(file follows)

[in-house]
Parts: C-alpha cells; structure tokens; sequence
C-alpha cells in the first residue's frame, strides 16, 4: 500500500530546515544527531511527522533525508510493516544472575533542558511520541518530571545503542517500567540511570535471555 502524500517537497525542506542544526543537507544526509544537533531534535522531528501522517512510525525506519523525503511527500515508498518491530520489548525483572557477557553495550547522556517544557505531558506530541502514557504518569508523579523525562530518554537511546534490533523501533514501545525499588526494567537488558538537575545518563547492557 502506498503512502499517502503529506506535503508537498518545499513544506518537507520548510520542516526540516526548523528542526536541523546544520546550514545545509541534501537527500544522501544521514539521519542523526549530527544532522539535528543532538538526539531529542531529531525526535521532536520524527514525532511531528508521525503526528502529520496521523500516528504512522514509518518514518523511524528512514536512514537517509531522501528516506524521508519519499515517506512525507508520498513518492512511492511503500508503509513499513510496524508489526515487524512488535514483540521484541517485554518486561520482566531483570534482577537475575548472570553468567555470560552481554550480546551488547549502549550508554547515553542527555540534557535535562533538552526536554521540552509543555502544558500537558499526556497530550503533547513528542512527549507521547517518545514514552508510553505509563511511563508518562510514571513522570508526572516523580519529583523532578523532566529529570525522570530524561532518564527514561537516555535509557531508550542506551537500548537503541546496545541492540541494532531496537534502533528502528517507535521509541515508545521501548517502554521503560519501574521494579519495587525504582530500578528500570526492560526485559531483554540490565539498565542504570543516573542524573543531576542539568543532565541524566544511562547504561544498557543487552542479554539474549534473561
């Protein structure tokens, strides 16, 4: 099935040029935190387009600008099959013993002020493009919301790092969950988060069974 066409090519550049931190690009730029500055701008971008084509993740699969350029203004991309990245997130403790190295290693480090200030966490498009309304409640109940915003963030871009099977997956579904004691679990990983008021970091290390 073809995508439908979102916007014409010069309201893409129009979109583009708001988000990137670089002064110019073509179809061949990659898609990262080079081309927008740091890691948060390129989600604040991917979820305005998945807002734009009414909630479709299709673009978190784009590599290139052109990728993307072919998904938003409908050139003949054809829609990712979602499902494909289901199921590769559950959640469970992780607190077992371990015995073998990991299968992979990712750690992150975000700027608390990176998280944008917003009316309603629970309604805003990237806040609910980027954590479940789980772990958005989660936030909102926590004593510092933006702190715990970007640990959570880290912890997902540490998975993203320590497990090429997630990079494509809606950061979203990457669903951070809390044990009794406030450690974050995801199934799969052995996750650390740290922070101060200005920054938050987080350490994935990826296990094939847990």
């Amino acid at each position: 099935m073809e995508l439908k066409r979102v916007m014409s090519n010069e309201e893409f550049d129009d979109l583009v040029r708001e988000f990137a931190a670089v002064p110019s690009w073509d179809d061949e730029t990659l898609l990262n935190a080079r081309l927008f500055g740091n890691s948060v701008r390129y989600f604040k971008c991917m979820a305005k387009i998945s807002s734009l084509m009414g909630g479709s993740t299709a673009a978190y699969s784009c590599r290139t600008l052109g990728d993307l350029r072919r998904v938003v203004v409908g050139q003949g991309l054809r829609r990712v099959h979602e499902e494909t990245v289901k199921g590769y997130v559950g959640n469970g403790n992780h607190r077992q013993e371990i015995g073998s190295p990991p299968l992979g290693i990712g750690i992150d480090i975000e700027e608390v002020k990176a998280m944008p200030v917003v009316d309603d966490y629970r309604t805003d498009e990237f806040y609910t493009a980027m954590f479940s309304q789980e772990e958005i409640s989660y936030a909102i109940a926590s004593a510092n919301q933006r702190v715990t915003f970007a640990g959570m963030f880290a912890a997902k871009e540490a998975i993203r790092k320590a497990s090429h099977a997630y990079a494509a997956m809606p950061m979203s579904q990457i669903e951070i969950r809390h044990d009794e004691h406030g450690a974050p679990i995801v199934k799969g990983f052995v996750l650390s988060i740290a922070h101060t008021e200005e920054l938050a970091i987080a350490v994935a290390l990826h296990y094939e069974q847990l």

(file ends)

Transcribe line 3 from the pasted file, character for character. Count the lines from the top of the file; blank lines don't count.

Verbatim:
C-alpha cells in the first residue's frame, strides 16, 4: 500500500530546515544527531511527522533525508510493516544472575533542558511520541518530571545503542517500567540511570535471555 502524500517537497525542506542544526543537507544526509544537533531534535522531528501522517512510525525506519523525503511527500515508498518491530520489548525483572557477557553495550547522556517544557505531558506530541502514557504518569508523579523525562530518554537511546534490533523501533514501545525499588526494567537488558538537575545518563547492557 502506498503512502499517502503529506506535503508537498518545499513544506518537507520548510520542516526540516526548523528542526536541523546544520546550514545545509541534501537527500544522501544521514539521519542523526549530527544532522539535528543532538538526539531529542531529531525526535521532536520524527514525532511531528508521525503526528502529520496521523500516528504512522514509518518514518523511524528512514536512514537517509531522501528516506524521508519519499515517506512525507508520498513518492512511492511503500508503509513499513510496524508489526515487524512488535514483540521484541517485554518486561520482566531483570534482577537475575548472570553468567555470560552481554550480546551488547549502549550508554547515553542527555540534557535535562533538552526536554521540552509543555502544558500537558499526556497530550503533547513528542512527549507521547517518545514514552508510553505509563511511563508518562510514571513522570508526572516523580519529583523532578523532566529529570525522570530524561532518564527514561537516555535509557531508550542506551537500548537503541546496545541492540541494532531496537534502533528502528517507535521509541515508545521501548517502554521503560519501574521494579519495587525504582530500578528500570526492560526485559531483554540490565539498565542504570543516573542524573543531576542539568543532565541524566544511562547504561544498557543487552542479554539474549534473561